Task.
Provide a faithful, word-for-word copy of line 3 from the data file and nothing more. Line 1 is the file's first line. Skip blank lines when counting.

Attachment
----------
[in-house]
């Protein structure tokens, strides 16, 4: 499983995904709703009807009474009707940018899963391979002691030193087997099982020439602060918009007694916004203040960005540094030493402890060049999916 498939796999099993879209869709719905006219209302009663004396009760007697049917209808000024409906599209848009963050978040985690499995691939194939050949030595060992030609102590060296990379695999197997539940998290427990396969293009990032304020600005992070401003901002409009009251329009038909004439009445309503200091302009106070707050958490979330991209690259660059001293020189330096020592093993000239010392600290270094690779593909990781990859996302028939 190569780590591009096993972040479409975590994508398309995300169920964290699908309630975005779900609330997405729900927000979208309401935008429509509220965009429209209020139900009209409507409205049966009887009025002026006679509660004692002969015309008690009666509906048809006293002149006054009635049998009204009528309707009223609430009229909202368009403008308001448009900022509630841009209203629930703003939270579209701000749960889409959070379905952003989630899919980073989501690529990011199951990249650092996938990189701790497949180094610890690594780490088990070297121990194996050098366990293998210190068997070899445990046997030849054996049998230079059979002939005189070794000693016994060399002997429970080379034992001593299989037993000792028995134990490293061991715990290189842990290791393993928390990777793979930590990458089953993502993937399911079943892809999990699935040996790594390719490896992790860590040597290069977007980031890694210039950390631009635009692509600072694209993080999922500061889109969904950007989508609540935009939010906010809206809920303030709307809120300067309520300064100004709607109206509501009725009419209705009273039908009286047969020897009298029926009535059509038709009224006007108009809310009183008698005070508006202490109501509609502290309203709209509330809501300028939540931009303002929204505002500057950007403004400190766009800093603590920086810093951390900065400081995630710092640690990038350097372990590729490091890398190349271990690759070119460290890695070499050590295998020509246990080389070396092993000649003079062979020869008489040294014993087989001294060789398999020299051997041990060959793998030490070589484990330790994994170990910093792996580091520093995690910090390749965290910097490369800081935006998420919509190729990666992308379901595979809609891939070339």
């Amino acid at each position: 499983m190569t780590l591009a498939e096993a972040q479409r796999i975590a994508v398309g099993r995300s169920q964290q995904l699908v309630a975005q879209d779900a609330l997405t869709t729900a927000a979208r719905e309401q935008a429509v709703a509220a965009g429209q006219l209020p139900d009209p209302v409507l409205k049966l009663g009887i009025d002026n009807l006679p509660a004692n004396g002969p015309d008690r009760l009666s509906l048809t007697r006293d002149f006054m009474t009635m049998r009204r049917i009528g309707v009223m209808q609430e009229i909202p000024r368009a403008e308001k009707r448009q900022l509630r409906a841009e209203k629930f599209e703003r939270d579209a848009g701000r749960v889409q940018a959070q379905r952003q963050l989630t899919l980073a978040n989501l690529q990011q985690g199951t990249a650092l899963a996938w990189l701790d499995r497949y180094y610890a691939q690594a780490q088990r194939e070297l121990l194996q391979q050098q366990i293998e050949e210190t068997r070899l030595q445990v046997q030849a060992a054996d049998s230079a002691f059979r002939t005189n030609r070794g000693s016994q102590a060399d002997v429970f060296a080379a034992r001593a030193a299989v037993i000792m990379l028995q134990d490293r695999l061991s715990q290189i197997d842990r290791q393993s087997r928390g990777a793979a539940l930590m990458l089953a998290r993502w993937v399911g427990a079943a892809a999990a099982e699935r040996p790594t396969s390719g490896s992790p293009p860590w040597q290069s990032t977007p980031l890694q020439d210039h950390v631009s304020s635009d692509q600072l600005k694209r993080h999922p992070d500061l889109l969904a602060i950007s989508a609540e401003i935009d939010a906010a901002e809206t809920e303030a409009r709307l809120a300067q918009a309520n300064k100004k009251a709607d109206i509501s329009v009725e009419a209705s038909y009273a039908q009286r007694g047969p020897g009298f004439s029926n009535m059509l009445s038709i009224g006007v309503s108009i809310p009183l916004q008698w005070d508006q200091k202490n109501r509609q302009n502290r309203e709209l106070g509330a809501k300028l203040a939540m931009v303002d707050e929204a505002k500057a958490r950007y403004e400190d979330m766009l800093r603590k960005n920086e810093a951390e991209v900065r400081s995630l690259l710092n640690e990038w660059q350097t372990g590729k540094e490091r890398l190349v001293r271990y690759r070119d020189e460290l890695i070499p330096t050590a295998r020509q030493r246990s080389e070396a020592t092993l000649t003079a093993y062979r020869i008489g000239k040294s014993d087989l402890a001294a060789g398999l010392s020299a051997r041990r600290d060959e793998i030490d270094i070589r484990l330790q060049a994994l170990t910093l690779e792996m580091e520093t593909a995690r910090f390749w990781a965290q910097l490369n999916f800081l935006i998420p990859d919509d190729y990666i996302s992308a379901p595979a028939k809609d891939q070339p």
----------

């Amino acid at each position: 499983m190569t780590l591009a498939e096993a972040q479409r796999i975590a994508v398309g099993r995300s169920q964290q995904l699908v309630a975005q879209d779900a609330l997405t869709t729900a927000a979208r719905e309401q935008a429509v709703a509220a965009g429209q006219l209020p139900d009209p209302v409507l409205k049966l009663g009887i009025d002026n009807l006679p509660a004692n004396g002969p015309d008690r009760l009666s509906l048809t007697r006293d002149f006054m009474t009635m049998r009204r049917i009528g309707v009223m209808q609430e009229i909202p000024r368009a403008e308001k009707r448009q900022l509630r409906a841009e209203k629930f599209e703003r939270d579209a848009g701000r749960v889409q940018a959070q379905r952003q963050l989630t899919l980073a978040n989501l690529q990011q985690g199951t990249a650092l899963a996938w990189l701790d499995r497949y180094y610890a691939q690594a780490q088990r194939e070297l121990l194996q391979q050098q366990i293998e050949e210190t068997r070899l030595q445990v046997q030849a060992a054996d049998s230079a002691f059979r002939t005189n030609r070794g000693s016994q102590a060399d002997v429970f060296a080379a034992r001593a030193a299989v037993i000792m990379l028995q134990d490293r695999l061991s715990q290189i197997d842990r290791q393993s087997r928390g990777a793979a539940l930590m990458l089953a998290r993502w993937v399911g427990a079943a892809a999990a099982e699935r040996p790594t396969s390719g490896s992790p293009p860590w040597q290069s990032t977007p980031l890694q020439d210039h950390v631009s304020s635009d692509q600072l600005k694209r993080h999922p992070d500061l889109l969904a602060i950007s989508a609540e401003i935009d939010a906010a901002e809206t809920e303030a409009r709307l809120a300067q918009a309520n300064k100004k009251a709607d109206i509501s329009v009725e009419a209705s038909y009273a039908q009286r007694g047969p020897g009298f004439s029926n009535m059509l009445s038709i009224g006007v309503s108009i809310p009183l916004q008698w005070d508006q200091k202490n109501r509609q302009n502290r309203e709209l106070g509330a809501k300028l203040a939540m931009v303002d707050e929204a505002k500057a958490r950007y403004e400190d979330m766009l800093r603590k960005n920086e810093a951390e991209v900065r400081s995630l690259l710092n640690e990038w660059q350097t372990g590729k540094e490091r890398l190349v001293r271990y690759r070119d020189e460290l890695i070499p330096t050590a295998r020509q030493r246990s080389e070396a020592t092993l000649t003079a093993y062979r020869i008489g000239k040294s014993d087989l402890a001294a060789g398999l010392s020299a051997r041990r600290d060959e793998i030490d270094i070589r484990l330790q060049a994994l170990t910093l690779e792996m580091e520093t593909a995690r910090f390749w990781a965290q910097l490369n999916f800081l935006i998420p990859d919509d190729y990666i996302s992308a379901p595979a028939k809609d891939q070339p």